Modern engagement rings have a long and intricate history, dating all the way back to the time of the ancient Egyptians. In fact, mummies have been unearthed wearing metal bands around the third finger of the left hand. In ancient times, it was believed that a vein attached to this finger ran directly to the heart. Similarly, the ancient Romans believed that an important nerve ran from the third finger to the heart, causing them to adopt the custom of giving engagement rings as well.
The majority of historians agree that the first record of rings officially used to mark an engagement was in 1477, when the Austrian Archduke Maximillian gave a ring to his fiancée, Mary of Burgandy, following his proposal.
Up until the 1800s, rings were in common use. Mentioned many times in Shakespeare's plays, engagement rings were frequently made of silver and were exchanged for gold rings at the wedding ceremony.
In the 1800s, there was an explosion of the romantic elements represented by engagement and wedding rings. The main force behind this was Queen Victoria of Great Britain, who was famously known for being deeply in love with her husband. Victorian-era engagement rings often featured hearts, flowers, bows and, oddly enough, snakes. Diamonds became a common feature in engagement rings at this time, after an enormous cache of diamonds was unearthed in South Africa. During this time period, Tiffany & Co. introduced the "Tiffany Setting". This new style raised the diamond above the band to allow for maximum brilliance. The style has influenced the design of engagement rings ever since.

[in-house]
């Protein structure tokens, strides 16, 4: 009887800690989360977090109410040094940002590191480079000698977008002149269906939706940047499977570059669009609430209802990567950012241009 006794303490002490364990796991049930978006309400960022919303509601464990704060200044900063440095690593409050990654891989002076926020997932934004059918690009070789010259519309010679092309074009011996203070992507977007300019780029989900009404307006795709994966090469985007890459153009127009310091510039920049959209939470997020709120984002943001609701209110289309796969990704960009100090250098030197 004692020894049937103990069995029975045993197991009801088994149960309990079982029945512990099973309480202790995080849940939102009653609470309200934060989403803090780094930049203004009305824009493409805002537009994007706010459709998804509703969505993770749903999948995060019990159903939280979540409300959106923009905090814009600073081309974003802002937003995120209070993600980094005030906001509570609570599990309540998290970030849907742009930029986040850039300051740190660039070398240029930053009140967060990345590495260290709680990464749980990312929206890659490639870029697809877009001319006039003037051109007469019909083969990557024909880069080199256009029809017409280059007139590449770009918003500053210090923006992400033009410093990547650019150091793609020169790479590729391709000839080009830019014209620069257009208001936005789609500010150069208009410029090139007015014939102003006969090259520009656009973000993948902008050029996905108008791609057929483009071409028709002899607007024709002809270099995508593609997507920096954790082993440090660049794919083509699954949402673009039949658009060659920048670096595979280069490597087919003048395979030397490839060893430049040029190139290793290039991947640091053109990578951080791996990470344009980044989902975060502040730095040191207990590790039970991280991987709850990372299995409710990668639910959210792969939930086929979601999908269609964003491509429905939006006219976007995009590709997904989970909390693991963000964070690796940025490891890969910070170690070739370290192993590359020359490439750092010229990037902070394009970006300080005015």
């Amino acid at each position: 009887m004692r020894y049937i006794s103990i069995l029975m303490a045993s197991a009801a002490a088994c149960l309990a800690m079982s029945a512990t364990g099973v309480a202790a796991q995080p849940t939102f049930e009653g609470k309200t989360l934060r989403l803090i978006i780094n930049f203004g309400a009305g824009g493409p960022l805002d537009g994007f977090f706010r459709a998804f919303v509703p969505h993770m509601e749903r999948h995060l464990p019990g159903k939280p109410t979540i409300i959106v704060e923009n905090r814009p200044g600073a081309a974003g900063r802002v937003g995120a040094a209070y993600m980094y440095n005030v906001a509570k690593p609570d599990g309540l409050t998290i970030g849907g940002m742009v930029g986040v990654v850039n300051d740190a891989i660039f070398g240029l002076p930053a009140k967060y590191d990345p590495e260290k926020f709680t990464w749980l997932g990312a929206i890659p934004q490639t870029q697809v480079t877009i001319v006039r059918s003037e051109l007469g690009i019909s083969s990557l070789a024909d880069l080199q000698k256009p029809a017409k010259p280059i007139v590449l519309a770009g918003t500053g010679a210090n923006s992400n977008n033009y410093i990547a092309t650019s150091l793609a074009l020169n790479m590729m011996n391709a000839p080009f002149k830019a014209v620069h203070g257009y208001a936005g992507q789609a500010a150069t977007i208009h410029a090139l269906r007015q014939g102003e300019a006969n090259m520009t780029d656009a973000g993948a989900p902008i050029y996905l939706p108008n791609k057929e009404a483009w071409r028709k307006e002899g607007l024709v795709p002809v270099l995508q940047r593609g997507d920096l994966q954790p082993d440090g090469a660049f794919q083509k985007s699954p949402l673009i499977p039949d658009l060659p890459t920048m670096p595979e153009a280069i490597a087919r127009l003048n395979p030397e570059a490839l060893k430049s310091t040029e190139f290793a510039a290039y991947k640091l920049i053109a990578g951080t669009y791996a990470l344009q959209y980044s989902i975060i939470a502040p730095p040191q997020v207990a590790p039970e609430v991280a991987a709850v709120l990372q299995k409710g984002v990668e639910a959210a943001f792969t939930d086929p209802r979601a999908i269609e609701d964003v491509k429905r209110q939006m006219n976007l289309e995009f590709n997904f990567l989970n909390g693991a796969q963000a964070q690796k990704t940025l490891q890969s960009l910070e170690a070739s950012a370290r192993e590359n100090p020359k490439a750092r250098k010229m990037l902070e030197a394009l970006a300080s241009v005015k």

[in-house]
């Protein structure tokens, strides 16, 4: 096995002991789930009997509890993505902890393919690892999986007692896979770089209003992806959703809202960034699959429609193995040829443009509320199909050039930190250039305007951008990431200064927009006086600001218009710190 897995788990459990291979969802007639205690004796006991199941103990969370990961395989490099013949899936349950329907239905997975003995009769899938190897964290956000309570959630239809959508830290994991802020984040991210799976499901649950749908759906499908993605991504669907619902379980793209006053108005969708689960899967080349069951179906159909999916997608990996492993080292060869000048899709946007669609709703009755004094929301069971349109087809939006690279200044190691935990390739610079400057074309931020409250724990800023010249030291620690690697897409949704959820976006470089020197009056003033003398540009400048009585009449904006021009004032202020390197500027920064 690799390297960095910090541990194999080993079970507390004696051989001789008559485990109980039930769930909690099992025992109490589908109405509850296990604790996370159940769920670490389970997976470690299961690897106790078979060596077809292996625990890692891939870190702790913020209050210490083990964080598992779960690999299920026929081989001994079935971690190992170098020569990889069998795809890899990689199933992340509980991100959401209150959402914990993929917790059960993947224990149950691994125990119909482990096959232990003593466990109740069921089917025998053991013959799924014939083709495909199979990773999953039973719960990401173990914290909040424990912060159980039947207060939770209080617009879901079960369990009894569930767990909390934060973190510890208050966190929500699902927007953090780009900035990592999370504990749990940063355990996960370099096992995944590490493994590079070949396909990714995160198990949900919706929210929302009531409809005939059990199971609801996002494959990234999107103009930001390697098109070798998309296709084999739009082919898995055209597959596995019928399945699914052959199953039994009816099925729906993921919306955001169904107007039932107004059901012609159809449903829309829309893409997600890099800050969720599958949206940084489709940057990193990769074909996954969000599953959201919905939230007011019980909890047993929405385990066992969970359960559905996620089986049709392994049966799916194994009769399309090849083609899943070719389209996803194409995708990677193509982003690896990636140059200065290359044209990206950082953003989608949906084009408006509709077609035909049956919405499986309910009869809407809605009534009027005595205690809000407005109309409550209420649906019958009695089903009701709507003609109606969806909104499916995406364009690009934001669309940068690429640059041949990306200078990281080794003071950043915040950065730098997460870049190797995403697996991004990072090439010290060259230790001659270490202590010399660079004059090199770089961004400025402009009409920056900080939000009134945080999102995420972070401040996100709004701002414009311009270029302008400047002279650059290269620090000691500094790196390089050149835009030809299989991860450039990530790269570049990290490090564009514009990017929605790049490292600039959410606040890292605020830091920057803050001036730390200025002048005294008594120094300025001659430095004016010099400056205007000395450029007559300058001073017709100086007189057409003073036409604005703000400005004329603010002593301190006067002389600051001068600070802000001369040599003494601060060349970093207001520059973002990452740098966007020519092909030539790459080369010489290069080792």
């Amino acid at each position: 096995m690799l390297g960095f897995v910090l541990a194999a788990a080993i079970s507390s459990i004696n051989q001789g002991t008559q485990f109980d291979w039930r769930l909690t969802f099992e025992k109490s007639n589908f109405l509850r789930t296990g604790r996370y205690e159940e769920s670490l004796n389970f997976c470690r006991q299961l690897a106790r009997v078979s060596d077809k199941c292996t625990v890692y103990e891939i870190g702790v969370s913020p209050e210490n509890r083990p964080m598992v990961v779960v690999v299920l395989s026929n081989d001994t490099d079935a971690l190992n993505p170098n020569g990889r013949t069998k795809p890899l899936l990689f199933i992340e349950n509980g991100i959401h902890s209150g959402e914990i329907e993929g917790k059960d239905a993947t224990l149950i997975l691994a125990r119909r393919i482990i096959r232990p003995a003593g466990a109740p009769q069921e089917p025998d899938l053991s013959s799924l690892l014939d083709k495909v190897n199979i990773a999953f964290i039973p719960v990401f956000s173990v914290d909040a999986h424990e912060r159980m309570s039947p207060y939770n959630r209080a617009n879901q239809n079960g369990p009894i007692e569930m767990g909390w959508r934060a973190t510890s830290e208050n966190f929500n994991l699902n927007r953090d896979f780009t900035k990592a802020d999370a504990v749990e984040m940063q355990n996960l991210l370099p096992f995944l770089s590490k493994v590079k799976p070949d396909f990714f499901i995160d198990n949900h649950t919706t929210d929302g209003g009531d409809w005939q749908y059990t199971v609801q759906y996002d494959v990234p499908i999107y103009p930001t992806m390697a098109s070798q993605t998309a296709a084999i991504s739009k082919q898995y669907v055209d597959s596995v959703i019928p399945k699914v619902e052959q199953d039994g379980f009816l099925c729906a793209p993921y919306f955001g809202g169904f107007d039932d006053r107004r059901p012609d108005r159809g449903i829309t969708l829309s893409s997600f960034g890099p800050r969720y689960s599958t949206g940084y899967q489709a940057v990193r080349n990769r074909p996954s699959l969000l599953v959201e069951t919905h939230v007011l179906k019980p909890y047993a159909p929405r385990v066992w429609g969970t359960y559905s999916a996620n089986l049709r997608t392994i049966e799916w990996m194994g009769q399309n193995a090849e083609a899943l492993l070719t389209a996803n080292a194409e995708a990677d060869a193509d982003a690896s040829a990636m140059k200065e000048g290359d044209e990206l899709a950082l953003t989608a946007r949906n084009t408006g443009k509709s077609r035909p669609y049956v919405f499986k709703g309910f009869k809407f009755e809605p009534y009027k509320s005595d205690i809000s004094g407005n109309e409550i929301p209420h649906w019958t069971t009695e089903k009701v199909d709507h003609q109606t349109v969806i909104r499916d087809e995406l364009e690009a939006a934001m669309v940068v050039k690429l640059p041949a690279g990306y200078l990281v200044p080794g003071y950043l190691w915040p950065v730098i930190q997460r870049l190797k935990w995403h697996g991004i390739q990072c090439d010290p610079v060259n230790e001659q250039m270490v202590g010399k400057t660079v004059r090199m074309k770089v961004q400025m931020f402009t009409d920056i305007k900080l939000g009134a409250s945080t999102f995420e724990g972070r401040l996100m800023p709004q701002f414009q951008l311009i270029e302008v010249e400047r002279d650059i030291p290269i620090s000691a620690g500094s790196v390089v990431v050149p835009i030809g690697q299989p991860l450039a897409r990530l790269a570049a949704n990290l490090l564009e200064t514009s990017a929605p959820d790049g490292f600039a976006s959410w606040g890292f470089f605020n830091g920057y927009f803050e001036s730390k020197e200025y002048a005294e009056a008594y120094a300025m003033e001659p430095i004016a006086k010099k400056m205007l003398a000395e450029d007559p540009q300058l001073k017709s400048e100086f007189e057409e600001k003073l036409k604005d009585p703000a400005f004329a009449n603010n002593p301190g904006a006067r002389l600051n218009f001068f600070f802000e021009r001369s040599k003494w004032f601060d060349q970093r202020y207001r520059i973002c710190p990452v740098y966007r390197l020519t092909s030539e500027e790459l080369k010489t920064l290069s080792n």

During the Edwardian era in the 1900s, engagement rings became a widespread social custom. With the advent of the industrial revolution, national economies were on the rise and the middle class were able to afford fine jewelry. Engagement rings designed during the Edwardian era often featured diamonds in ornate and lacy platinum bands.
In the 1920s and 1930s, engagement rings became less feminine and more geometric. This reflected the era's adoration of everything "modern". These engagement rings often featured diamonds in settings of white gold or platinum, surrounded by colorful stones such as rubies and sapphires.
During World War II, engagement rings were large and bold. These rings frequently boasted curving designs and many feminine features such as bows, ribbons and flowers. Because platinum was being used to help the war effort, gold was the metal of choice for rings during this time period.
The trend of stackable rings in different colors may have been started by Audrey Hepburn in the 1950s. Her husband, Mel Ferrer, gave her rings in both rose and yellow gold so that she could match them to her outfit.
The 1960s was the decade during which celebrities began making headlines with their engagement rings. In 1963, Elizabeth Taylor's fiancé presented her with a 33-carat diamond. Jacqueline Kennedy's diamond and emerald engagement ring helped to popularize emeralds as engagement ring gemstones.
Two diamond cuts—the radiant cut and the princess cut—were perfected during the 1970s. The square shapes of these two cuts instantly became very popular.
Princess Diana's choice of an oval sapphire ring caused the popularity of sapphires to rise during the 1980s.
From the 1990s until the present day, there has been no single dominant trend for engagement rings. Modern couples have the unprecedented opportunity to see and choose from a multitude of ring styles.
Although the styles of engagement rings vary from one year to the next, the basic look—a ring with a prominent, shimmering diamond—continues to be the most sought-after setting of all.